Farmers with 20,000 to 50,000-bushel bins are preferred
By Diego Flammini
A Lethbridge College researcher is looking for Alberta grain producers to participate in a grain drying study.
Dr. Chandra Singh, the school’s applied research chair in agricultural engineering and technology, is looking for wheat, barley, canola and other grain farmers from across the province with on-farm grain drying and storage capacity to be part of his work for this harvest and the 2022 and 2023 harvests.
“We want farmers to have the best information available so they can better manage their crops,” he told Farms.com. “Location is important, and the more farmers we have from different regions of the province, the more complete data we will be able to examine.”
Singh conducted a similar study while working in Australia with the Grains Research and Development Corporation.
This kind of research has also been done in the U.S., but both countries had unique characteristics which differ from the Alberta study.
“In Australia they harvest into the summer and in the U.S. this kind of research is mostly focused on corn or rice,” he said. “This kind of research hasn’t been done in Western Canada yet.”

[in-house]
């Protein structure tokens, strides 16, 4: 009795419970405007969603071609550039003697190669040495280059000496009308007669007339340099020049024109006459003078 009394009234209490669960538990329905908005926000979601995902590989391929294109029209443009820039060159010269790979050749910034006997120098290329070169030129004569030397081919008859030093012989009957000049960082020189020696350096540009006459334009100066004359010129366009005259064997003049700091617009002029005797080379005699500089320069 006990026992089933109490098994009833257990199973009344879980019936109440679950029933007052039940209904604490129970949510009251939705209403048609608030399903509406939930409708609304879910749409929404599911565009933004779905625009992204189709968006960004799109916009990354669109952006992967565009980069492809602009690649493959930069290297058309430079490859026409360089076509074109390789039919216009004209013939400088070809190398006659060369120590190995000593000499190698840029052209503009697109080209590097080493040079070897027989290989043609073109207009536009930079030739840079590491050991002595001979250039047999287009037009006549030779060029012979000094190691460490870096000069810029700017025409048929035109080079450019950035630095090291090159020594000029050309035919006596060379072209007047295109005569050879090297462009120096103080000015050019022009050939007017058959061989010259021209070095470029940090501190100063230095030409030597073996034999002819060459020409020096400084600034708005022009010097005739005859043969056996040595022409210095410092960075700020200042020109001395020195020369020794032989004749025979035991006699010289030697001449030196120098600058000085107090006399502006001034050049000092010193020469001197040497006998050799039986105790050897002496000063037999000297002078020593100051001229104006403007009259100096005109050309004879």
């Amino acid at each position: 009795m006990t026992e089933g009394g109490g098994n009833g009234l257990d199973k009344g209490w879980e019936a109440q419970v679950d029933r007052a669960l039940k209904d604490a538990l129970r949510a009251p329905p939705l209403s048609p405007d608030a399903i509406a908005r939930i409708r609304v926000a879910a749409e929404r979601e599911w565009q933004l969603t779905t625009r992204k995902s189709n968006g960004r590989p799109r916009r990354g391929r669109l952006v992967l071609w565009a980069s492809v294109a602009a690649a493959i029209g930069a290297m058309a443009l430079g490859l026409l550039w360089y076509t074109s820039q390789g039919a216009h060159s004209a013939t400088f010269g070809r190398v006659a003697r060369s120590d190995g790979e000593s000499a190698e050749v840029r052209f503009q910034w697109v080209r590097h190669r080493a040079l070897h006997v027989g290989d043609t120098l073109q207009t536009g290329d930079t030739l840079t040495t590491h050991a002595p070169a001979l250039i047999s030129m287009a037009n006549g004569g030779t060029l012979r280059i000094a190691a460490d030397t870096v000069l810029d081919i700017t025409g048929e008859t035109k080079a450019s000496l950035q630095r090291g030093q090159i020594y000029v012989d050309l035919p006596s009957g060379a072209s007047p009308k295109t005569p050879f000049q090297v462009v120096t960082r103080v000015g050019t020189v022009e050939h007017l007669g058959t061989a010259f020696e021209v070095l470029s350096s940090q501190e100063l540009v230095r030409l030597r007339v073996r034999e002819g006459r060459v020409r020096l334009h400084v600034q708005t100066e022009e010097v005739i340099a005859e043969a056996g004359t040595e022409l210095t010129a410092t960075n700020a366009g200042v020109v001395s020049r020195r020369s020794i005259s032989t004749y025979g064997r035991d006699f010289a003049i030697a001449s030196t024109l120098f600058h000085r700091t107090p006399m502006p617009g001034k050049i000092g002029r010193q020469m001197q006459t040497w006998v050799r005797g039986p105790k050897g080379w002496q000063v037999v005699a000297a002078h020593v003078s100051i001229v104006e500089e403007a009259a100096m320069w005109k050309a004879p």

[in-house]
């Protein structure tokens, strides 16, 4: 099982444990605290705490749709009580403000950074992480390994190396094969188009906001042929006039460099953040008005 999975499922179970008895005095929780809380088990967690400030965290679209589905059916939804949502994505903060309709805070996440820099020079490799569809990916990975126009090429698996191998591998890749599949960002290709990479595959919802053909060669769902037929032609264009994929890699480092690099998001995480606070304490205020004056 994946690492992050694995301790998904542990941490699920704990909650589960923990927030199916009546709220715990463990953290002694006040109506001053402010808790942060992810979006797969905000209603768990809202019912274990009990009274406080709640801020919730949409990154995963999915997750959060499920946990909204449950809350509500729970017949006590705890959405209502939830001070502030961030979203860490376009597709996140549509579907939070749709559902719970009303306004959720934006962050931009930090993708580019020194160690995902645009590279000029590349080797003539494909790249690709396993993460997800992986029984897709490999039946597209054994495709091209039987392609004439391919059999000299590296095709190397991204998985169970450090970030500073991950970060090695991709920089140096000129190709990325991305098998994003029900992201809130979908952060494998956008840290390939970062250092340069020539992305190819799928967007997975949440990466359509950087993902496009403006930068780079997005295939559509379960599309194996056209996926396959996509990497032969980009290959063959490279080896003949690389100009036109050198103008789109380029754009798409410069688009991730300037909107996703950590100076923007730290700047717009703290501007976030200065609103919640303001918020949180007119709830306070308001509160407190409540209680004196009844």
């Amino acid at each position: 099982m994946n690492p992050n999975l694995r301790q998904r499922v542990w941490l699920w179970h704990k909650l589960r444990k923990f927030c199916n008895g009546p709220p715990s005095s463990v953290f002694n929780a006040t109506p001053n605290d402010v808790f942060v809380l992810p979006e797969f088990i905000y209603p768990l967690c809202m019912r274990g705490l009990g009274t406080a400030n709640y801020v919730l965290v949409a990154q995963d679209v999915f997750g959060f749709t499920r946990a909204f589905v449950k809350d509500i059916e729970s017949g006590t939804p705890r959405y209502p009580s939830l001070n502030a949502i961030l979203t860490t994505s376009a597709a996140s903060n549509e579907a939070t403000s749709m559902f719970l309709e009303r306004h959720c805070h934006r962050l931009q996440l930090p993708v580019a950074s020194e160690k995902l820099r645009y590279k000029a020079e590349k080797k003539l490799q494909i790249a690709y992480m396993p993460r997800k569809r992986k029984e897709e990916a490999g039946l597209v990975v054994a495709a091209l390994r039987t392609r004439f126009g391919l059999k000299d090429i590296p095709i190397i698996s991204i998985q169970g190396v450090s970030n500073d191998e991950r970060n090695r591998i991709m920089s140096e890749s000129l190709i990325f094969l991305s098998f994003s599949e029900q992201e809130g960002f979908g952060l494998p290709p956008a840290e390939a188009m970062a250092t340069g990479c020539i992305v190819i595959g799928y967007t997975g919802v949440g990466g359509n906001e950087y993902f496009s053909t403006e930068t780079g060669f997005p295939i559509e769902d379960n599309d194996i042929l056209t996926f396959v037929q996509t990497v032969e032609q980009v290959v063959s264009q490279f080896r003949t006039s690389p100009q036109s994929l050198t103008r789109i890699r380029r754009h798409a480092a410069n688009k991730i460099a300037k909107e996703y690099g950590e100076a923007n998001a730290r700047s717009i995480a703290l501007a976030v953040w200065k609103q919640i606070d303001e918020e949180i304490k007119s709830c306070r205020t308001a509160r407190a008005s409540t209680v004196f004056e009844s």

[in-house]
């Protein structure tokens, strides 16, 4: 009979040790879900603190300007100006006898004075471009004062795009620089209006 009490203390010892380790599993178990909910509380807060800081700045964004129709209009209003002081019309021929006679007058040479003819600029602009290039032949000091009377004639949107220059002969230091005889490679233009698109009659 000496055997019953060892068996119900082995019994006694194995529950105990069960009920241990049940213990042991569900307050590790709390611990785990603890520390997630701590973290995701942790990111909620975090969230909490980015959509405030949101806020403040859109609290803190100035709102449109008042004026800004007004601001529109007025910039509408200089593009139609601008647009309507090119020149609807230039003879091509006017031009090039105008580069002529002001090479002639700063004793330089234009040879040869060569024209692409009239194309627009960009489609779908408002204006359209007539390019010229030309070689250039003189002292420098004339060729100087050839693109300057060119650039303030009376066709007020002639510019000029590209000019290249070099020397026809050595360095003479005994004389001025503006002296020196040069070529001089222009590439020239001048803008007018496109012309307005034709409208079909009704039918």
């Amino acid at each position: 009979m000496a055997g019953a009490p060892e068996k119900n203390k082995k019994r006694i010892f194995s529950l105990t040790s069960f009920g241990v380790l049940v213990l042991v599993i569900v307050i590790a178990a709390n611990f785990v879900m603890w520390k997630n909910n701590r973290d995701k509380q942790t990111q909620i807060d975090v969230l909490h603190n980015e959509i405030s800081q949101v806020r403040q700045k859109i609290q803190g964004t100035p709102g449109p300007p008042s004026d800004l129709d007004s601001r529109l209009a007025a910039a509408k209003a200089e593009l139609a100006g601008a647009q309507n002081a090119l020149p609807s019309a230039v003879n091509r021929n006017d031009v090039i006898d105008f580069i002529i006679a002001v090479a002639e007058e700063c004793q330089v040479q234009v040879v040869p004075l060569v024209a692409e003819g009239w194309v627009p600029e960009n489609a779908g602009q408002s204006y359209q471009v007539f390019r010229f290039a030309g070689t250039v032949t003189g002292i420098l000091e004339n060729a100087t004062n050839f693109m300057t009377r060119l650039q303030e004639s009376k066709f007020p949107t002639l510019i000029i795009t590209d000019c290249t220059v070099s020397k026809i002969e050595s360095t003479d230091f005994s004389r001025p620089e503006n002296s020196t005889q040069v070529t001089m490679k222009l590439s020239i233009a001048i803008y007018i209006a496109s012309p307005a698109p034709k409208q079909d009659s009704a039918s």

Members of Dr. Singh’s team will conduct drying experiments, inspect bins and collect grain samples from participating Alberta farms.
Farmers with 20,000 to 50,000-bushel grain bins with temperatures and moisture monitoring and fully automated fans and heater controls are preferred.
Producers who are willing to automate to be part of this study can receive a 20 per cent discount from OPIsystems (where Dr. Singh worked for five years) in Calgary.
The goal of the research is to develop on-farm grain drying strategies for optimum quality and energy efficiency.
“Our recommendations will be based on the whole grain management system and surrounding infrastructure,” Dr. Singh told Farms.com. “Is it good to have a 2,000-bushel bin for drying? Or do you need a 100,000-bushel bin or something in the middle?”
The findings will also include fuel costs, air flow rates and other factors that contribute to successful grain drying, Dr. Singh said.
More details on Dr. Singh’s research project and his contact information can be found here.